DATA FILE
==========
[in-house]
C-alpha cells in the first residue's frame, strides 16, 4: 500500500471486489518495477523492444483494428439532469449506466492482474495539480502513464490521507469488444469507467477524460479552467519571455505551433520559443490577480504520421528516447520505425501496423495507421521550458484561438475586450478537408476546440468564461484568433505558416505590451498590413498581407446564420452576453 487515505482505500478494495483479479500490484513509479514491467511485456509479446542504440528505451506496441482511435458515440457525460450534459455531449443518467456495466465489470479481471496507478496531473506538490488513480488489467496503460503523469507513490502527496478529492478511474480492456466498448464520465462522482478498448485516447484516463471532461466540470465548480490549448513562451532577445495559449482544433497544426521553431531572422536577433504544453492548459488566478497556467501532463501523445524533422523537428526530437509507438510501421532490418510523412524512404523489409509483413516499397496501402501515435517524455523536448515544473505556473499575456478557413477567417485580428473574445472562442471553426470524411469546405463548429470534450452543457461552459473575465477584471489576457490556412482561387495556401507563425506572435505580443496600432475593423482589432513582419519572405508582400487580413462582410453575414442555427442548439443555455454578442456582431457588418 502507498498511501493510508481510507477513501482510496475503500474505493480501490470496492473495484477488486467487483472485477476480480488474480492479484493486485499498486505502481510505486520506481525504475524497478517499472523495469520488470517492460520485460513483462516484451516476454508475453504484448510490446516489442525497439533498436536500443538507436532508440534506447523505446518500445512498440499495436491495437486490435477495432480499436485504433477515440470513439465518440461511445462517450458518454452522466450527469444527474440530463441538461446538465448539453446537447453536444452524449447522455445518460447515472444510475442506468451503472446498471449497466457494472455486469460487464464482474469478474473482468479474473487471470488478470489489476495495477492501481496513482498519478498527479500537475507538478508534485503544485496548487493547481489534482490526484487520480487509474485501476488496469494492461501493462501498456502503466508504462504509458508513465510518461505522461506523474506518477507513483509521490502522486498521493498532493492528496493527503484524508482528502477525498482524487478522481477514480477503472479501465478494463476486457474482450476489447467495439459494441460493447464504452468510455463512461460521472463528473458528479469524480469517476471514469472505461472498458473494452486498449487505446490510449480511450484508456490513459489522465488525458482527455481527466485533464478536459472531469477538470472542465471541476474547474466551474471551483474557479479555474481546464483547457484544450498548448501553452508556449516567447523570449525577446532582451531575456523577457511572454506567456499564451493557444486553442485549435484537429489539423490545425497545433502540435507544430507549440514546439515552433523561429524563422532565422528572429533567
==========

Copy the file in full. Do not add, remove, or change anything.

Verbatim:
[in-house]
C-alpha cells in the first residue's frame, strides 16, 4: 500500500471486489518495477523492444483494428439532469449506466492482474495539480502513464490521507469488444469507467477524460479552467519571455505551433520559443490577480504520421528516447520505425501496423495507421521550458484561438475586450478537408476546440468564461484568433505558416505590451498590413498581407446564420452576453 487515505482505500478494495483479479500490484513509479514491467511485456509479446542504440528505451506496441482511435458515440457525460450534459455531449443518467456495466465489470479481471496507478496531473506538490488513480488489467496503460503523469507513490502527496478529492478511474480492456466498448464520465462522482478498448485516447484516463471532461466540470465548480490549448513562451532577445495559449482544433497544426521553431531572422536577433504544453492548459488566478497556467501532463501523445524533422523537428526530437509507438510501421532490418510523412524512404523489409509483413516499397496501402501515435517524455523536448515544473505556473499575456478557413477567417485580428473574445472562442471553426470524411469546405463548429470534450452543457461552459473575465477584471489576457490556412482561387495556401507563425506572435505580443496600432475593423482589432513582419519572405508582400487580413462582410453575414442555427442548439443555455454578442456582431457588418 502507498498511501493510508481510507477513501482510496475503500474505493480501490470496492473495484477488486467487483472485477476480480488474480492479484493486485499498486505502481510505486520506481525504475524497478517499472523495469520488470517492460520485460513483462516484451516476454508475453504484448510490446516489442525497439533498436536500443538507436532508440534506447523505446518500445512498440499495436491495437486490435477495432480499436485504433477515440470513439465518440461511445462517450458518454452522466450527469444527474440530463441538461446538465448539453446537447453536444452524449447522455445518460447515472444510475442506468451503472446498471449497466457494472455486469460487464464482474469478474473482468479474473487471470488478470489489476495495477492501481496513482498519478498527479500537475507538478508534485503544485496548487493547481489534482490526484487520480487509474485501476488496469494492461501493462501498456502503466508504462504509458508513465510518461505522461506523474506518477507513483509521490502522486498521493498532493492528496493527503484524508482528502477525498482524487478522481477514480477503472479501465478494463476486457474482450476489447467495439459494441460493447464504452468510455463512461460521472463528473458528479469524480469517476471514469472505461472498458473494452486498449487505446490510449480511450484508456490513459489522465488525458482527455481527466485533464478536459472531469477538470472542465471541476474547474466551474471551483474557479479555474481546464483547457484544450498548448501553452508556449516567447523570449525577446532582451531575456523577457511572454506567456499564451493557444486553442485549435484537429489539423490545425497545433502540435507544430507549440514546439515552433523561429524563422532565422528572429533567